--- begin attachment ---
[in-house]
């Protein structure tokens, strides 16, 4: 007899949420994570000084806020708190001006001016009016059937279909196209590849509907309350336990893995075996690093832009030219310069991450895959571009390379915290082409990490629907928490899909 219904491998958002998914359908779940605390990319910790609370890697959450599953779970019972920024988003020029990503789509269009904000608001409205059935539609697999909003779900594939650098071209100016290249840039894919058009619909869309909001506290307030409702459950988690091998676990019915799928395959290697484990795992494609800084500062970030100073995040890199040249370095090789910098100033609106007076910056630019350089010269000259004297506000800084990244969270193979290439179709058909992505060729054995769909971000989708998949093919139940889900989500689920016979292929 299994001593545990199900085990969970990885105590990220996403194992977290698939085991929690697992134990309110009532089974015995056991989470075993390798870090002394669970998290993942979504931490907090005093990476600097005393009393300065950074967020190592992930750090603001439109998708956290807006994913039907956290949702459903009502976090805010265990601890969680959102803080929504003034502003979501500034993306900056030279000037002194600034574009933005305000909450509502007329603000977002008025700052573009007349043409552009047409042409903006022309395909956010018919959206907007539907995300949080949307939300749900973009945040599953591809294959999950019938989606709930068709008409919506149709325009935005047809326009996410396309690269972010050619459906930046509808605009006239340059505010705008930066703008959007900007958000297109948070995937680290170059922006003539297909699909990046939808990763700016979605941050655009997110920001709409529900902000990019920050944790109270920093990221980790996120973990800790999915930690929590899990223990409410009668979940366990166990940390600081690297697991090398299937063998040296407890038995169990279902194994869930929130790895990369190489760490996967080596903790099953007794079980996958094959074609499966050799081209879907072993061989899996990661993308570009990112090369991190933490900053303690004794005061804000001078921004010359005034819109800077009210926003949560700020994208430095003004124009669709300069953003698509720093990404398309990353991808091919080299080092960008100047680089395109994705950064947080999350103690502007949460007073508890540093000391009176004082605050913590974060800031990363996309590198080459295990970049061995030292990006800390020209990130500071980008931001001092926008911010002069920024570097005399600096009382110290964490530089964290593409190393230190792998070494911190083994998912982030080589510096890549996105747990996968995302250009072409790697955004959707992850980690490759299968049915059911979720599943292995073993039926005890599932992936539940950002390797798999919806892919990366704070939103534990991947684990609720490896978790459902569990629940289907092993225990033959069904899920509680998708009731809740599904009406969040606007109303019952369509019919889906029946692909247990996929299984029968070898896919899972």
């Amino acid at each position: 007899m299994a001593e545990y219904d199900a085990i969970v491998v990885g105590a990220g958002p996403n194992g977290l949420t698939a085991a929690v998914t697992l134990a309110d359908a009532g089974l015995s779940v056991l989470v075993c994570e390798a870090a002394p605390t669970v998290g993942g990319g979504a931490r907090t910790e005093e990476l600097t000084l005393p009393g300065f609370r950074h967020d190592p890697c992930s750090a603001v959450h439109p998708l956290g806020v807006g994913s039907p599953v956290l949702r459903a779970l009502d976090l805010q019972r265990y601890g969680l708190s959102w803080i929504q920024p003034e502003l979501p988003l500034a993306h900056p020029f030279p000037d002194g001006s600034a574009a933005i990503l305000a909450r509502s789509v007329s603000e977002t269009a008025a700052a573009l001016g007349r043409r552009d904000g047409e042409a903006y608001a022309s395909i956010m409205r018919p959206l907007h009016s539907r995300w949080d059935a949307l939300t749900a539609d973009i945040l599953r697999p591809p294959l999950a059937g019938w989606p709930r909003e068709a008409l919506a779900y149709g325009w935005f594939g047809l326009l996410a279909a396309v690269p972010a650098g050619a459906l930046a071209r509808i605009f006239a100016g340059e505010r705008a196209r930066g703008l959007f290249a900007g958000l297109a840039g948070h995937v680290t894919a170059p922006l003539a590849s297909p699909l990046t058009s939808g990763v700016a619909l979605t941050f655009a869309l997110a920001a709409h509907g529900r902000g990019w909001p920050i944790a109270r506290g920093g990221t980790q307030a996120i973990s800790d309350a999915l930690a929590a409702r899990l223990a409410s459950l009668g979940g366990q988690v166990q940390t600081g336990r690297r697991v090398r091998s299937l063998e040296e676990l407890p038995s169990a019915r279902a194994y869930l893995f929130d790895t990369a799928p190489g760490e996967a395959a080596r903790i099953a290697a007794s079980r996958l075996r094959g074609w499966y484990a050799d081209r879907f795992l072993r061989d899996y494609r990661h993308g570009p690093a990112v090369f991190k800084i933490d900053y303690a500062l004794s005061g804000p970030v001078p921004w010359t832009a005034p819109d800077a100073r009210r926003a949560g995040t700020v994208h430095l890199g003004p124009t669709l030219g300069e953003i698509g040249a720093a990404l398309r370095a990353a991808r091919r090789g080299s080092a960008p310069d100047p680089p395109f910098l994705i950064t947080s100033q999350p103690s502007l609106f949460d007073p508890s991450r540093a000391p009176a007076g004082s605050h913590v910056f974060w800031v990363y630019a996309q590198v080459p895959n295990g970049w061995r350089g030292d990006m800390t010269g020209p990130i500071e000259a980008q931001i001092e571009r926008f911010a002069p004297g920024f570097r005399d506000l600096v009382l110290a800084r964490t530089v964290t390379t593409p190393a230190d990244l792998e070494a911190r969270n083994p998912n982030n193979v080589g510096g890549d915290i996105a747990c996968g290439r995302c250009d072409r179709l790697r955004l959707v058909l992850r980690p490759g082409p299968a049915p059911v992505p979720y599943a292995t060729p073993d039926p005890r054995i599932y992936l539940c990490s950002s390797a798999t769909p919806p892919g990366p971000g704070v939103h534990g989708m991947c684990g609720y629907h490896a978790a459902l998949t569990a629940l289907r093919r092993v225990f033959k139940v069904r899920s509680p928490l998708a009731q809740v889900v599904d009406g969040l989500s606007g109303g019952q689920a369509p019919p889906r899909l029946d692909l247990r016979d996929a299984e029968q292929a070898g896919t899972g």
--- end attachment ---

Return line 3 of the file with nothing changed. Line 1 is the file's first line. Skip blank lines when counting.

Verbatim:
């Amino acid at each position: 007899m299994a001593e545990y219904d199900a085990i969970v491998v990885g105590a990220g958002p996403n194992g977290l949420t698939a085991a929690v998914t697992l134990a309110d359908a009532g089974l015995s779940v056991l989470v075993c994570e390798a870090a002394p605390t669970v998290g993942g990319g979504a931490r907090t910790e005093e990476l600097t000084l005393p009393g300065f609370r950074h967020d190592p890697c992930s750090a603001v959450h439109p998708l956290g806020v807006g994913s039907p599953v956290l949702r459903a779970l009502d976090l805010q019972r265990y601890g969680l708190s959102w803080i929504q920024p003034e502003l979501p988003l500034a993306h900056p020029f030279p000037d002194g001006s600034a574009a933005i990503l305000a909450r509502s789509v007329s603000e977002t269009a008025a700052a573009l001016g007349r043409r552009d904000g047409e042409a903006y608001a022309s395909i956010m409205r018919p959206l907007h009016s539907r995300w949080d059935a949307l939300t749900a539609d973009i945040l599953r697999p591809p294959l999950a059937g019938w989606p709930r909003e068709a008409l919506a779900y149709g325009w935005f594939g047809l326009l996410a279909a396309v690269p972010a650098g050619a459906l930046a071209r509808i605009f006239a100016g340059e505010r705008a196209r930066g703008l959007f290249a900007g958000l297109a840039g948070h995937v680290t894919a170059p922006l003539a590849s297909p699909l990046t058009s939808g990763v700016a619909l979605t941050f655009a869309l997110a920001a709409h509907g529900r902000g990019w909001p920050i944790a109270r506290g920093g990221t980790q307030a996120i973990s800790d309350a999915l930690a929590a409702r899990l223990a409410s459950l009668g979940g366990q988690v166990q940390t600081g336990r690297r697991v090398r091998s299937l063998e040296e676990l407890p038995s169990a019915r279902a194994y869930l893995f929130d790895t990369a799928p190489g760490e996967a395959a080596r903790i099953a290697a007794s079980r996958l075996r094959g074609w499966y484990a050799d081209r879907f795992l072993r061989d899996y494609r990661h993308g570009p690093a990112v090369f991190k800084i933490d900053y303690a500062l004794s005061g804000p970030v001078p921004w010359t832009a005034p819109d800077a100073r009210r926003a949560g995040t700020v994208h430095l890199g003004p124009t669709l030219g300069e953003i698509g040249a720093a990404l398309r370095a990353a991808r091919r090789g080299s080092a960008p310069d100047p680089p395109f910098l994705i950064t947080s100033q999350p103690s502007l609106f949460d007073p508890s991450r540093a000391p009176a007076g004082s605050h913590v910056f974060w800031v990363y630019a996309q590198v080459p895959n295990g970049w061995r350089g030292d990006m800390t010269g020209p990130i500071e000259a980008q931001i001092e571009r926008f911010a002069p004297g920024f570097r005399d506000l600096v009382l110290a800084r964490t530089v964290t390379t593409p190393a230190d990244l792998e070494a911190r969270n083994p998912n982030n193979v080589g510096g890549d915290i996105a747990c996968g290439r995302c250009d072409r179709l790697r955004l959707v058909l992850r980690p490759g082409p299968a049915p059911v992505p979720y599943a292995t060729p073993d039926p005890r054995i599932y992936l539940c990490s950002s390797a798999t769909p919806p892919g990366p971000g704070v939103h534990g989708m991947c684990g609720y629907h490896a978790a459902l998949t569990a629940l289907r093919r092993v225990f033959k139940v069904r899920s509680p928490l998708a009731q809740v889900v599904d009406g969040l989500s606007g109303g019952q689920a369509p019919p889906r899909l029946d692909l247990r016979d996929a299984e029968q292929a070898g896919t899972g």